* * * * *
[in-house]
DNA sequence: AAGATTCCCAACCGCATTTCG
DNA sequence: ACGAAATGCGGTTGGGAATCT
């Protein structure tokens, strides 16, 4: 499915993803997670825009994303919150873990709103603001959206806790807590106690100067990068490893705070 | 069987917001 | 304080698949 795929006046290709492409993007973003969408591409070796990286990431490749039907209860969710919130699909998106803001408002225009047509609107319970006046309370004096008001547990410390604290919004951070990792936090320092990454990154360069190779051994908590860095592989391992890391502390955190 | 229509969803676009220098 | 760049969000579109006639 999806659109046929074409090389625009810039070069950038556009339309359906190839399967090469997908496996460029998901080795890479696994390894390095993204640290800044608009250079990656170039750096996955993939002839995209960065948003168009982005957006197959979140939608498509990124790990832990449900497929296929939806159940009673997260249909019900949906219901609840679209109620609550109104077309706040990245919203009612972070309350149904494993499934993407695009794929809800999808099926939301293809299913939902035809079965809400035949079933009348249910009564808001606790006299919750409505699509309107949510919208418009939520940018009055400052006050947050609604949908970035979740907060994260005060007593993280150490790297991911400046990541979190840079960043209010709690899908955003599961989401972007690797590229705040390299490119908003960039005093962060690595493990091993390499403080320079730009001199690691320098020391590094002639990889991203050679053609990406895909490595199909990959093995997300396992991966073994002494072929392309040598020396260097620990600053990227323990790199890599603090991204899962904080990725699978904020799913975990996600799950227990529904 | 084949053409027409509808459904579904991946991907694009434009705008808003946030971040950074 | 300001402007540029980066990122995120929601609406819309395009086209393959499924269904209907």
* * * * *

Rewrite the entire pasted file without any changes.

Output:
[in-house]
DNA sequence: AAGATTCCCAACCGCATTTCG
DNA sequence: ACGAAATGCGGTTGGGAATCT
């Protein structure tokens, strides 16, 4: 499915993803997670825009994303919150873990709103603001959206806790807590106690100067990068490893705070 | 069987917001 | 304080698949 795929006046290709492409993007973003969408591409070796990286990431490749039907209860969710919130699909998106803001408002225009047509609107319970006046309370004096008001547990410390604290919004951070990792936090320092990454990154360069190779051994908590860095592989391992890391502390955190 | 229509969803676009220098 | 760049969000579109006639 999806659109046929074409090389625009810039070069950038556009339309359906190839399967090469997908496996460029998901080795890479696994390894390095993204640290800044608009250079990656170039750096996955993939002839995209960065948003168009982005957006197959979140939608498509990124790990832990449900497929296929939806159940009673997260249909019900949906219901609840679209109620609550109104077309706040990245919203009612972070309350149904494993499934993407695009794929809800999808099926939301293809299913939902035809079965809400035949079933009348249910009564808001606790006299919750409505699509309107949510919208418009939520940018009055400052006050947050609604949908970035979740907060994260005060007593993280150490790297991911400046990541979190840079960043209010709690899908955003599961989401972007690797590229705040390299490119908003960039005093962060690595493990091993390499403080320079730009001199690691320098020391590094002639990889991203050679053609990406895909490595199909990959093995997300396992991966073994002494072929392309040598020396260097620990600053990227323990790199890599603090991204899962904080990725699978904020799913975990996600799950227990529904 | 084949053409027409509808459904579904991946991907694009434009705008808003946030971040950074 | 300001402007540029980066990122995120929601609406819309395009086209393959499924269904209907």